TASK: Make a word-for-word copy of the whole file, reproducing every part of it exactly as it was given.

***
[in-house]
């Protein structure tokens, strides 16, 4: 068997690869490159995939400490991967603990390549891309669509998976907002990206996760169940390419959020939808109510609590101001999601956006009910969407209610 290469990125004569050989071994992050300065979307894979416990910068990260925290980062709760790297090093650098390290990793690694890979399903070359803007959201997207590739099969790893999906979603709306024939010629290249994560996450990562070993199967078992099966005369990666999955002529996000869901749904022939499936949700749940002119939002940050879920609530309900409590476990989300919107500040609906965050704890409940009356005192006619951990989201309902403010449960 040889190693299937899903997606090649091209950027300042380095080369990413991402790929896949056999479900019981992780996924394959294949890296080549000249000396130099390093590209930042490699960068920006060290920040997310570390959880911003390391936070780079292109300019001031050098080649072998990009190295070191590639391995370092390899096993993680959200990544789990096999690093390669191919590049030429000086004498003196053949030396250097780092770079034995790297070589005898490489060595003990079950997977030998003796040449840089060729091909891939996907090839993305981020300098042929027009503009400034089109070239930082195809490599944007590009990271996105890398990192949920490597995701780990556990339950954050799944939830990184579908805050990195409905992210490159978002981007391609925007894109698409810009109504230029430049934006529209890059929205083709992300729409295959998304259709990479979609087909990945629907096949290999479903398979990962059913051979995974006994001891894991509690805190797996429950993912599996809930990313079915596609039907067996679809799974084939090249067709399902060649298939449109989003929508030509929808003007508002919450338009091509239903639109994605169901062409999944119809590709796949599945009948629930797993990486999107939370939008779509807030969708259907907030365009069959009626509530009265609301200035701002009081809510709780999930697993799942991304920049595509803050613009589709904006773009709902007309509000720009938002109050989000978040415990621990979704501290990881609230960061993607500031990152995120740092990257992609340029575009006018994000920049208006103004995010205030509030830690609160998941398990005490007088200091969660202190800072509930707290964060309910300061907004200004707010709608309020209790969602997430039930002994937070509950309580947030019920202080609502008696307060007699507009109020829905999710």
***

[in-house]
């Protein structure tokens, strides 16, 4: 068997690869490159995939400490991967603990390549891309669509998976907002990206996760169940390419959020939808109510609590101001999601956006009910969407209610 290469990125004569050989071994992050300065979307894979416990910068990260925290980062709760790297090093650098390290990793690694890979399903070359803007959201997207590739099969790893999906979603709306024939010629290249994560996450990562070993199967078992099966005369990666999955002529996000869901749904022939499936949700749940002119939002940050879920609530309900409590476990989300919107500040609906965050704890409940009356005192006619951990989201309902403010449960 040889190693299937899903997606090649091209950027300042380095080369990413991402790929896949056999479900019981992780996924394959294949890296080549000249000396130099390093590209930042490699960068920006060290920040997310570390959880911003390391936070780079292109300019001031050098080649072998990009190295070191590639391995370092390899096993993680959200990544789990096999690093390669191919590049030429000086004498003196053949030396250097780092770079034995790297070589005898490489060595003990079950997977030998003796040449840089060729091909891939996907090839993305981020300098042929027009503009400034089109070239930082195809490599944007590009990271996105890398990192949920490597995701780990556990339950954050799944939830990184579908805050990195409905992210490159978002981007391609925007894109698409810009109504230029430049934006529209890059929205083709992300729409295959998304259709990479979609087909990945629907096949290999479903398979990962059913051979995974006994001891894991509690805190797996429950993912599996809930990313079915596609039907067996679809799974084939090249067709399902060649298939449109989003929508030509929808003007508002919450338009091509239903639109994605169901062409999944119809590709796949599945009948629930797993990486999107939370939008779509807030969708259907907030365009069959009626509530009265609301200035701002009081809510709780999930697993799942991304920049595509803050613009589709904006773009709902007309509000720009938002109050989000978040415990621990979704501290990881609230960061993607500031990152995120740092990257992609340029575009006018994000920049208006103004995010205030509030830690609160998941398990005490007088200091969660202190800072509930707290964060309910300061907004200004707010709608309020209790969602997430039930002994937070509950309580947030019920202080609502008696307060007699507009109020829905999710």